Women are increasingly being recognised as a market of choice. We are now past the age of the ‘pink phone’ or a conveniently placed lipstick-holder in a new car as manufacturers’ nods to attracting female consumers.
Globally, women control $20 trillion in consumer spending annually. That figure is estimated to grow by as much as 40 per cent in the next five years alone.
In the US, according to the Harvard Business Review report “The Female Economy” women influence $4.3 trillion of the $5.9 trillion in all consumer spending; this means that 73 per cent of all consumer purchases are influenced by women. The story is similar in the UK, where according to the special report Diversity and Gender Balance, women are responsible for 70 per cent of all household purchasing decisions and hold almost half of the UK’s wealth.
These are dramatic figures, yet women have historically been misunderstood by marketers. As explained in the book on marketing to women, Women Want More: ‘A quiet economic and social revolution is taking place… It is a revolution of dissatisfaction in which women are using their cheque books to vote no on large sectors of the economy, including financial services, consumer electronics, consumer durables and healthcare.
The bad news is that only a small percentage of companies understand the significance of the female economy to their business. If they respond to this economy at all, they do so by fiddling with segmentation or by making small adjustments to their product line or to their organisations, as if these powerful trends were nothing more than incremental shifts in existing patterns.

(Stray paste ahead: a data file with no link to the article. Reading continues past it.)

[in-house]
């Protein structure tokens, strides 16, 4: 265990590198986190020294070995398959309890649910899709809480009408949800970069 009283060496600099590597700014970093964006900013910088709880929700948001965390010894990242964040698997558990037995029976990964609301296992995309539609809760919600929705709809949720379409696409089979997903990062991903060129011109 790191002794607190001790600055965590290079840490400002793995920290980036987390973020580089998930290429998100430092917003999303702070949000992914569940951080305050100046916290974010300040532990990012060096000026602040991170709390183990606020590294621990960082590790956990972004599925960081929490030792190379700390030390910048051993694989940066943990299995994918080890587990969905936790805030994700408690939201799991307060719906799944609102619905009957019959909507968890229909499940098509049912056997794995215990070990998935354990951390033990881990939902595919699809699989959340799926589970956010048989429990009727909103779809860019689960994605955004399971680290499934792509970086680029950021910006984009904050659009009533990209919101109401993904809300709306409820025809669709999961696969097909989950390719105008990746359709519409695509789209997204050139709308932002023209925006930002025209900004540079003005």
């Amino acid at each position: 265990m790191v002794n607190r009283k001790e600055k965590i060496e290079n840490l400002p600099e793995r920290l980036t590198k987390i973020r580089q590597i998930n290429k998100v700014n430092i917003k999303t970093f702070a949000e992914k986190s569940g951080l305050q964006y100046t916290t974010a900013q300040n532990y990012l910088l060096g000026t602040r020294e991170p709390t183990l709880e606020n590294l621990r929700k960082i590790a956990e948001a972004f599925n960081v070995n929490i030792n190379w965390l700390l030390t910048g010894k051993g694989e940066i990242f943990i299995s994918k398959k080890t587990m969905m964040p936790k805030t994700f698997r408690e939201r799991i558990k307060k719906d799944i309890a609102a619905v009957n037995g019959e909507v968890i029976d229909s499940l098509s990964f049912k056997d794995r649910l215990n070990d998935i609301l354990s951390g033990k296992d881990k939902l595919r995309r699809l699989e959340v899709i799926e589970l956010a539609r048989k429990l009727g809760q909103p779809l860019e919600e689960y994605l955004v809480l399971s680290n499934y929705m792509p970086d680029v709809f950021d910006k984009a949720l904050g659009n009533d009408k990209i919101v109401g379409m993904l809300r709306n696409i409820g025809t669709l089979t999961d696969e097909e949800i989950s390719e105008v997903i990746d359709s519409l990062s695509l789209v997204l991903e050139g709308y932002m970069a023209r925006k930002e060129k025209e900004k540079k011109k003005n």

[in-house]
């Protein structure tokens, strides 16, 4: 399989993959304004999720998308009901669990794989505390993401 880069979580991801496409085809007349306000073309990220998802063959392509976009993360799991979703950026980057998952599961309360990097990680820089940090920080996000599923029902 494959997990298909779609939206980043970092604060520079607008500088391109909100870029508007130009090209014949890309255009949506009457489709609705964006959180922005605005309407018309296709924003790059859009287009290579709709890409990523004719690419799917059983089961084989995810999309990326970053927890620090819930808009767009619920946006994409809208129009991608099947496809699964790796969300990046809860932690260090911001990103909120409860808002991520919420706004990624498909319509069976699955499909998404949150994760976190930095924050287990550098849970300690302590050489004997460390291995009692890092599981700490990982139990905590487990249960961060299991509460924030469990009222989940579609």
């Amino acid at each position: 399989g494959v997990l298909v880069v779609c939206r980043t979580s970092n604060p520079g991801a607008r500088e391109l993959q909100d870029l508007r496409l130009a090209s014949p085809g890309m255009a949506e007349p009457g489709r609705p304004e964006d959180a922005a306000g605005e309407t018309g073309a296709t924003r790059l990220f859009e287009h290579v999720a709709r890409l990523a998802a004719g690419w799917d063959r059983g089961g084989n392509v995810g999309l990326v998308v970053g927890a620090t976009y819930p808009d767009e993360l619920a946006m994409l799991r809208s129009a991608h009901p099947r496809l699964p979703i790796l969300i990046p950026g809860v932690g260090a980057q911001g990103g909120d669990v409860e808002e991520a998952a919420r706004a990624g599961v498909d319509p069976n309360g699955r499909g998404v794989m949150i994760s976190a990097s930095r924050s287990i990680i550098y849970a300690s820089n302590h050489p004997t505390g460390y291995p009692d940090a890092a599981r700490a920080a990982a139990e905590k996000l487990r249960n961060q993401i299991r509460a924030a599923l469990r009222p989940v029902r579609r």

‘The good news is that some companies do recognise the opportunity and respond to it brilliantly, with skill, nuance, and genuine engagement. They enjoy breakout growth, unprecedented consumer loyalty and category dominance.’
Strategic organisations, particularly those in consumer-facing industries, are recognising the need to address the value and needs of the modern woman. Leaders developing and selling goods and services for this market must reflect these changes.
In retrospect, it now seems naïve of us ever to have thought a leadership team made up of one type of consumer ─ predominantly older, white, men ─ could adequately design and offer services to such a diverse global marketplace. For more on the rise of the women as the leading workforce of tomorrow, get your own copy of “Female Breadwinners” here.